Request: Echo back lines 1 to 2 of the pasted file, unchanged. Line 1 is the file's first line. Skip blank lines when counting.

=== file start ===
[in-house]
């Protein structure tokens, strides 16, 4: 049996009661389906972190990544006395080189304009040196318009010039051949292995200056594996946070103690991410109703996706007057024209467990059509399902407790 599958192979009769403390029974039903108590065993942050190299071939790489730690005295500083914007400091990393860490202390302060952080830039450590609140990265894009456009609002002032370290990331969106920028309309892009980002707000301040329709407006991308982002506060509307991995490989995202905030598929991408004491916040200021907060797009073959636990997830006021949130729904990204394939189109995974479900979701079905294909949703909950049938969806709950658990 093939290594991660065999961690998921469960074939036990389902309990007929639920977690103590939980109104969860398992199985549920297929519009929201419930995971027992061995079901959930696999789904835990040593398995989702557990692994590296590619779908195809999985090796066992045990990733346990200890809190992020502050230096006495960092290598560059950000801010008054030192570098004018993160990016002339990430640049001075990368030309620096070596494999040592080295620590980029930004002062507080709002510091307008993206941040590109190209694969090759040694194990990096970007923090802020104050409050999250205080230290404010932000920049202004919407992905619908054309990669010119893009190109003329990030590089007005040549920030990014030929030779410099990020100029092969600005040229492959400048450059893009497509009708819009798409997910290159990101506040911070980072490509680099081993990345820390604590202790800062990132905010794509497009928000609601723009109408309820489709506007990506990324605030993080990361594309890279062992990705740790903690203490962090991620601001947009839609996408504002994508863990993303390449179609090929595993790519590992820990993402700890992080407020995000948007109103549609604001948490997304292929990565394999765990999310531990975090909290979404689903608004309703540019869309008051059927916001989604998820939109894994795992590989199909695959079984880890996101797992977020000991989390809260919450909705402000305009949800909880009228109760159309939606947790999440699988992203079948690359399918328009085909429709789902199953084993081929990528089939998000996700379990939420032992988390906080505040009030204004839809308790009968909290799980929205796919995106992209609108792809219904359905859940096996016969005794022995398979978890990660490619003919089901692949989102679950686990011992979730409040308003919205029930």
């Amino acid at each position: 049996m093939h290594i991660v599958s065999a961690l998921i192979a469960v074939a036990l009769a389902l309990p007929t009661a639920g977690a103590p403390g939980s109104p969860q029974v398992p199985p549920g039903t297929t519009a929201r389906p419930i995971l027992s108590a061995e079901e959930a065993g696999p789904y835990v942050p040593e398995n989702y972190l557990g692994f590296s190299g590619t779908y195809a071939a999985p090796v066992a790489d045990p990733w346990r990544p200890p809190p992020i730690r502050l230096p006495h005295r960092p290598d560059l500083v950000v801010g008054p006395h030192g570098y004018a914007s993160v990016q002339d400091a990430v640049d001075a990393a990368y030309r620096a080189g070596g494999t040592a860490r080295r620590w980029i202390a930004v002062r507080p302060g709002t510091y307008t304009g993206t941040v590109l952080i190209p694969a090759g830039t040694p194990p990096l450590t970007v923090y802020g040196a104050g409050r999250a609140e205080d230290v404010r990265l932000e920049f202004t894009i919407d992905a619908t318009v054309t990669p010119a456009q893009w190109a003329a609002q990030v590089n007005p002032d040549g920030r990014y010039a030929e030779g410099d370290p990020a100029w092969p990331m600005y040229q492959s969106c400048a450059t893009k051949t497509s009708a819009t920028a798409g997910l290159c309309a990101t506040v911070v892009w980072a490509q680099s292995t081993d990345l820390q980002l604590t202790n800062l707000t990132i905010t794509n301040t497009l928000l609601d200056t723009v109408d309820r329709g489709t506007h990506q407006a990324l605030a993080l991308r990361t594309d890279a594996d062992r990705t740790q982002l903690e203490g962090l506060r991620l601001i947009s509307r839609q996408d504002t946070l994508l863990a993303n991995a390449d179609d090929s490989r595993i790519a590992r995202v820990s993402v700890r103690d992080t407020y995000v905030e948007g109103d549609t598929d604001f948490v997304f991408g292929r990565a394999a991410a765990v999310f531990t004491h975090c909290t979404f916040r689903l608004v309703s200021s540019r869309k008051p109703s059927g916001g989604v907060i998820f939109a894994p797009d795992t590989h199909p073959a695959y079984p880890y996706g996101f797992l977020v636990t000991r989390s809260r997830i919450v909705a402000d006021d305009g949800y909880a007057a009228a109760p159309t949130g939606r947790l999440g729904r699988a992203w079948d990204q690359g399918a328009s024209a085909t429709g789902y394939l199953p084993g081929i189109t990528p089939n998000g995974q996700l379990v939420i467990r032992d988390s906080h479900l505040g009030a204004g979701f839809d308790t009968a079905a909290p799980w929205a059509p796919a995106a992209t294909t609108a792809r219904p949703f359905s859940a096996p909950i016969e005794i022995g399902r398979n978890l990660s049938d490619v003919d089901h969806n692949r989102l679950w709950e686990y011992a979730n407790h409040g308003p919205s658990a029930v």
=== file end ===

[in-house]
């Protein structure tokens, strides 16, 4: 049996009661389906972190990544006395080189304009040196318009010039051949292995200056594996946070103690991410109703996706007057024209467990059509399902407790 599958192979009769403390029974039903108590065993942050190299071939790489730690005295500083914007400091990393860490202390302060952080830039450590609140990265894009456009609002002032370290990331969106920028309309892009980002707000301040329709407006991308982002506060509307991995490989995202905030598929991408004491916040200021907060797009073959636990997830006021949130729904990204394939189109995974479900979701079905294909949703909950049938969806709950658990 093939290594991660065999961690998921469960074939036990389902309990007929639920977690103590939980109104969860398992199985549920297929519009929201419930995971027992061995079901959930696999789904835990040593398995989702557990692994590296590619779908195809999985090796066992045990990733346990200890809190992020502050230096006495960092290598560059950000801010008054030192570098004018993160990016002339990430640049001075990368030309620096070596494999040592080295620590980029930004002062507080709002510091307008993206941040590109190209694969090759040694194990990096970007923090802020104050409050999250205080230290404010932000920049202004919407992905619908054309990669010119893009190109003329990030590089007005040549920030990014030929030779410099990020100029092969600005040229492959400048450059893009497509009708819009798409997910290159990101506040911070980072490509680099081993990345820390604590202790800062990132905010794509497009928000609601723009109408309820489709506007990506990324605030993080990361594309890279062992990705740790903690203490962090991620601001947009839609996408504002994508863990993303390449179609090929595993790519590992820990993402700890992080407020995000948007109103549609604001948490997304292929990565394999765990999310531990975090909290979404689903608004309703540019869309008051059927916001989604998820939109894994795992590989199909695959079984880890996101797992977020000991989390809260919450909705402000305009949800909880009228109760159309939606947790999440699988992203079948690359399918328009085909429709789902199953084993081929990528089939998000996700379990939420032992988390906080505040009030204004839809308790009968909290799980929205796919995106992209609108792809219904359905859940096996016969005794022995398979978890990660490619003919089901692949989102679950686990011992979730409040308003919205029930």